Table of Contents
- Posterior Abdominal Wall
- Boundaries of the Posterior Abdominal Wall
- Structures Forming the Posterior Abdominal Wall
- Vasculature of the Posterior Abdominal Wall
- Lymphatics and Lymph Nodes
- Posterior Abdominal Fascia
- Lumbar Triangles
- Organs in the Posterior Abdominal Wall
- Clinical Relevance of the Posterior Abdominal Wall
Posterior Abdominal Wall
The posterior abdominal wall is a complex musculoskeletal structure formed by the posterior abdominal muscles, their fascia, the lumbar vertebrae, and the pelvic girdle. The posterior abdominal wall is supported by the 12th thoracic vertebrae (T12) and the lumbar spine (L1-L5). It is related to the lower thoracic and lumbar vertebrae, abdominal aorta, and inferior vena cava, as well as to important retroperitoneal organs like the kidneys, suprarenal glands, pancreas, and duodenum.
Boundaries of the Posterior Abdominal Wall
The posterior abdominal wall is defined:
- Anteriorly by the anterolateral abdominal muscles, retroperitoneal organs, and parietal peritoneum
- Posteriorly by the lumbar vertebrae, muscles, and fascia
- Superiorly by the 12th rib and diaphragm
- Inferiorly by the pelvic rim
Structures Forming the Posterior Abdominal Wall
The posterior abdominal wall skeleton includes T12, the intervertebral discs, the sacrum, and the 11th rib.
The 12th thoracic vertebra (T12), the lumbar spine (L1-L5), and their intervertebral discs support the posterior abdominal wall. The transverse processes, body of the vertebrae, and 12th rib provide attachment for the muscles of the posterior abdominal wall.
There is a ventral curvature, or lordosis, of the lumbar spine which is enhanced by the inferior vena cava and aorta. The paravertebral gutters are on either side of the lordotic lumbar spine. The psoas and quadrates muscles lie in the paravertebral gutter.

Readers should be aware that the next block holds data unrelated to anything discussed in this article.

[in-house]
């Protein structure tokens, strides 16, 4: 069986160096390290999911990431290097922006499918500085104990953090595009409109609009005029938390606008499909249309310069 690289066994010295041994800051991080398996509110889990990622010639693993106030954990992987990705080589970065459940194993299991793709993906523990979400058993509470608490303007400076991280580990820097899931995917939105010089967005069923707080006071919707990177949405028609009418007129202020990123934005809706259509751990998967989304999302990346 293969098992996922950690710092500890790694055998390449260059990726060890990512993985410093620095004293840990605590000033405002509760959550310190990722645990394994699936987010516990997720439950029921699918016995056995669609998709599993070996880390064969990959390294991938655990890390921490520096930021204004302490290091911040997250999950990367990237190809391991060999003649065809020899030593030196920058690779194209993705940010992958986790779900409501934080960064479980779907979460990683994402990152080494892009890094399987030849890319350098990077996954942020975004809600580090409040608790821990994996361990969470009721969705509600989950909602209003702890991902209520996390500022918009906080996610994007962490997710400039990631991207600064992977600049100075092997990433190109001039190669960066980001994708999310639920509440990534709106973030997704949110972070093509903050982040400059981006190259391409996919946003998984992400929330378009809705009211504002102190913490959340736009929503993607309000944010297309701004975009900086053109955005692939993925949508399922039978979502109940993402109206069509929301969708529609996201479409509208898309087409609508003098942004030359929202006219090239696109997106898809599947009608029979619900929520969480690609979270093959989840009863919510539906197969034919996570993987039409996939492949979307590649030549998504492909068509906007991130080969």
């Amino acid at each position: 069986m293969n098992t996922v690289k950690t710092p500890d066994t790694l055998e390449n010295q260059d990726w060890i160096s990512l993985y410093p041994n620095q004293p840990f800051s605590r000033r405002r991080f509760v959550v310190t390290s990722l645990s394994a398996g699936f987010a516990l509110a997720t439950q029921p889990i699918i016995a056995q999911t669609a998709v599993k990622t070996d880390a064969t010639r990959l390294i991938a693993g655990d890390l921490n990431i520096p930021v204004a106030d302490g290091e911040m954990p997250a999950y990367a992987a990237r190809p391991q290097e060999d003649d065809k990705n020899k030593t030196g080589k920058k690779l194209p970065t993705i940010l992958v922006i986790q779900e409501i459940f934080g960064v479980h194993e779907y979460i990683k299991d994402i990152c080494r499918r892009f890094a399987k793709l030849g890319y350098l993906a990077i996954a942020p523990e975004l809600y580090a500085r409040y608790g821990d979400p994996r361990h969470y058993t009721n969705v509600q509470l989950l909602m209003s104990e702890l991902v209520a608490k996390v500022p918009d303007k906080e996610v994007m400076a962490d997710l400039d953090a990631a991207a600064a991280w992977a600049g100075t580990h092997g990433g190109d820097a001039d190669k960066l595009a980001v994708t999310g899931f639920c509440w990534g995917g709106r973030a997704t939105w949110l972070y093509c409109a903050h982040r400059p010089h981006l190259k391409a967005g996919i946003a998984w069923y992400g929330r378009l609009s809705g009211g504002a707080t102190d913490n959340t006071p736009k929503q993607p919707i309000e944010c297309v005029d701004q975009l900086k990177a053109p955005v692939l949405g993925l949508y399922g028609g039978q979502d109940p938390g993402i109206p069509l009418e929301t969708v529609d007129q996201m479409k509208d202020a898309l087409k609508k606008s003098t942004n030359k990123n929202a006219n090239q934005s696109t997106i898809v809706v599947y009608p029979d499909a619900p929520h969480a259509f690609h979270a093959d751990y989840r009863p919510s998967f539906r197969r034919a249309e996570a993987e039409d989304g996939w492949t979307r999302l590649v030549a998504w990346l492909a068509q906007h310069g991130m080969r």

The ilium is the largest of the three bones that merge to form the hip bone. The iliac crest is the curved superior border of the ilium. The iliac crest also forms the inferior boundary of the posterior abdominal wall. The iliacus muscle originates from the inner lip of the iliac crest.
The posterior abdominal wall consists of several muscles: the diaphragm, psoas major, psoas minor, iliacus, and quadratus lumborum.
The diaphragm is an important respiratory muscle and forms the upper boundary of the posterior abdominal wall. The diaphragm contains 3 apertures: the inferior vena caval opening at the level of T8, the esophageal hiatus at the level of T10, and the aortic hiatus at the level of T12.
The diaphragm is also composed of the sternal, costal, and vertebral parts:
- Origin: The vertebral part originates from the medial and lateral arcuate ligaments and from the lumbar vertebrae; it forms the right crus. The left crus arises from the L1 and L2 vertebrae and their intervertebral discs. The coastal part arises from the lower six ribs (7th-12th ribs) and their costal cartilages. Lastly, the sternal part consists of small left and right strips that arise from the posterior surface of the xiphoid process.
- Insertion: The diaphragm is inserted into the central tendon which is a thin but strong aponeurosis that provides attachment (insertion) for the moving end of the muscle fibers.
- Nerve supply: The two phrenic nerves (left and right) contain sensory, motor, and sympathetic nerve fibers and provide the only motor supply to the diaphragm and sensation to the central tendon. The phrenic nerve receives nerve fibers from the 3rd, 4th, and 5th cervical nerves (C3-C5).
- Actions: The diaphragm is the major muscle of respiration. During inspiration (inhalation), it causes lung expansion and during expiration (exhalation), it reduces thoracic cavity volume.
The psoas major is a long fusiform (spindle-shaped) muscle located on the side of the lumbar spine and attaches to the brim of the lesser pelvis. The psoas major assists with both flexion and external rotation of the hip joint and joins the iliacus to form the iliopsoas.
- Origin: from the transverse processes of the lumbar vertebrae
- Insertion: lesser trochanter of the femur
- Nerve supply: L2-L4 anterior rami from the lumbar plexus
- Actions: flexes the thigh at the hip and helps to laterally flex the trunk when sitting
The psoas minor is located in front of the psoas major and is present in only 60% of individuals.
- Origin: from the T12 and L1 vertebral bodies
- Insertion: attaches to the pectineal line on the superior pubic ramus
- Nerve supply: anterior rami of L1
- Actions: flexes the vertebral column.
The iliacus is a fan-shaped muscle that, along with the psoas major, forms the iliopsoas—a major flexor of the thigh. The iliopsoas is considered a muscle of locomotion due to its insertion and attachment to the lower limb.